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Power plant security, environmental issues reason for grantApril 24, 2008
By Shannon Daily
Three professors in the engineering department have started researching a more efficient way to handle environmental and security issues surrounding power plants.
Through applying computational intelligence to the plants, the researchers hope to provide a better way to control them, said Dr. Robert Marks, a distinguished professor in the engineering department.
The National Science Foundation awarded the men a $330,000 grant on Friday for their research to begin June 1.
"Power plants need to be controlled and the idea is to make it more automatic, more distributed," he said.
Marks will be working with Dr. Ian Gravagne, an assistant professor, and Dr. Kwang Lee, chairman of the engineering department, on the project.
Lee is the principal investigator for the project.
"The buzz on it is that it has to do, of course, with the energy crisis and, too, there's an element in there of anti-terrorist sort of things," Marks said.
The problem the researchers are working to solve lies in the ways different parts of a plant's computer network communicate.
The project will focus on how to control large-scale power plants so they can better adapt to changing conditions on the power grid by creating a network of intelligent agents, Gravagne said in an e-mail to The Baylor Lariat.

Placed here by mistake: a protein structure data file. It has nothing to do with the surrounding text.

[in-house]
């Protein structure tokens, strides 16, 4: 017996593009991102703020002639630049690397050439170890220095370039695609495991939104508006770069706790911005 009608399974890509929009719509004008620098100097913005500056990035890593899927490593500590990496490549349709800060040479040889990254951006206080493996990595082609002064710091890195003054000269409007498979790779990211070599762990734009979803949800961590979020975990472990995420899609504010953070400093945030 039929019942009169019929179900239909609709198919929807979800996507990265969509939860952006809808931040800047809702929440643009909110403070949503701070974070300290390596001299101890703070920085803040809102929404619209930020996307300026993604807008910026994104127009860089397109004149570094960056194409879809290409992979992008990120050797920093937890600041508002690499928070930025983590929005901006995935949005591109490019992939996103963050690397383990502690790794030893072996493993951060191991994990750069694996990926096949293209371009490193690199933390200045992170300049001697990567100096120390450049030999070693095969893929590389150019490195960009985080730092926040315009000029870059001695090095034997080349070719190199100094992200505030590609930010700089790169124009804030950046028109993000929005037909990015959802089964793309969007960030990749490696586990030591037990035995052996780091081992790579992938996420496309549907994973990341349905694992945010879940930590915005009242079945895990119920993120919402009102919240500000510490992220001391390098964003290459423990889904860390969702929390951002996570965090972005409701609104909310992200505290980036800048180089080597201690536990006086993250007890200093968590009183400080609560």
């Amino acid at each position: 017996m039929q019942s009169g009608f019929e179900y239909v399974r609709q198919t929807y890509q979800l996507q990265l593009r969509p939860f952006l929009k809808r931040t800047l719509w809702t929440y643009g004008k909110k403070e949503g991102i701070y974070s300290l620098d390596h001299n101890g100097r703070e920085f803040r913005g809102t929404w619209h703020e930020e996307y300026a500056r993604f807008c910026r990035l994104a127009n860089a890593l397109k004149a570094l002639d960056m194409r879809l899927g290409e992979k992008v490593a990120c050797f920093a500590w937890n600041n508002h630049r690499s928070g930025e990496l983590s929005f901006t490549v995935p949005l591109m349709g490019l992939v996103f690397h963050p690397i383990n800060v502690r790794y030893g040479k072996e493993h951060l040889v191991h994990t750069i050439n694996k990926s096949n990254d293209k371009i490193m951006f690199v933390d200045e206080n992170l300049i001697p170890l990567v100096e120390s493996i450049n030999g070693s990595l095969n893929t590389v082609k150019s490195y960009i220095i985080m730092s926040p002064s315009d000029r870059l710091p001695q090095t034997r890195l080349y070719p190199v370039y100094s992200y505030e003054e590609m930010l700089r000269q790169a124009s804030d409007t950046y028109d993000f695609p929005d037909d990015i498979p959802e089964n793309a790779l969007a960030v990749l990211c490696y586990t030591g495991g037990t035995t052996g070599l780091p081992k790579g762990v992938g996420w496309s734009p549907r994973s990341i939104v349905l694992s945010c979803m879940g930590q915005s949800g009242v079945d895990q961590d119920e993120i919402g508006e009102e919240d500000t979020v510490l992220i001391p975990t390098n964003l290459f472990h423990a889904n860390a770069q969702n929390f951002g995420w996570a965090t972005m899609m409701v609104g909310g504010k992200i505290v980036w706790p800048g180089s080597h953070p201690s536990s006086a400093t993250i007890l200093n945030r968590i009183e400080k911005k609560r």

"These are essentially computer programs that receive data from the plant or the grid, adjust conditions at the plant if necessary, and talk to each other when necessary," he said.
Because these intelligent agents could physically be far apart from one another, he said, they must be able to coordinate their efforts over sometimes unreliable computer networks.
"This is called 'distributed control,' and an interest of my current research is how distributed control systems can be made reliable and robust," Gravagne said.
One thing power plants must deal with is the demand on power. When an area needs more or less power, the power grid must adjust so that the voltage and frequency remain consistent.
"However, it is not simply a matter of turning a knob. The adjustment process is complicated and sometimes fails spectacularly," Gravagne said. "We are searching for ways to make it more reliable."
This is especially true in an age of renewable resources, he said. A wind farm may produce a lot of power one minute, and nothing five minutes later, leaving traditional power plants to adapt to very large changes on the power grid.
"The volatility, or unpredictability, of power grids is one problem that makes them susceptible to failure, but obviously we want to do everything possible to encourage the growth of renewable electricity generation," Gravagne said.
In terms of security, the researchers are working to distribute control of a plant to many parts of a network, rather than just one computer, that way it can lose one part without losing the ability to function, he said.
"Think of a swarm of ants: you can kill one or even many of them, but the colony will still function," Gravagne said.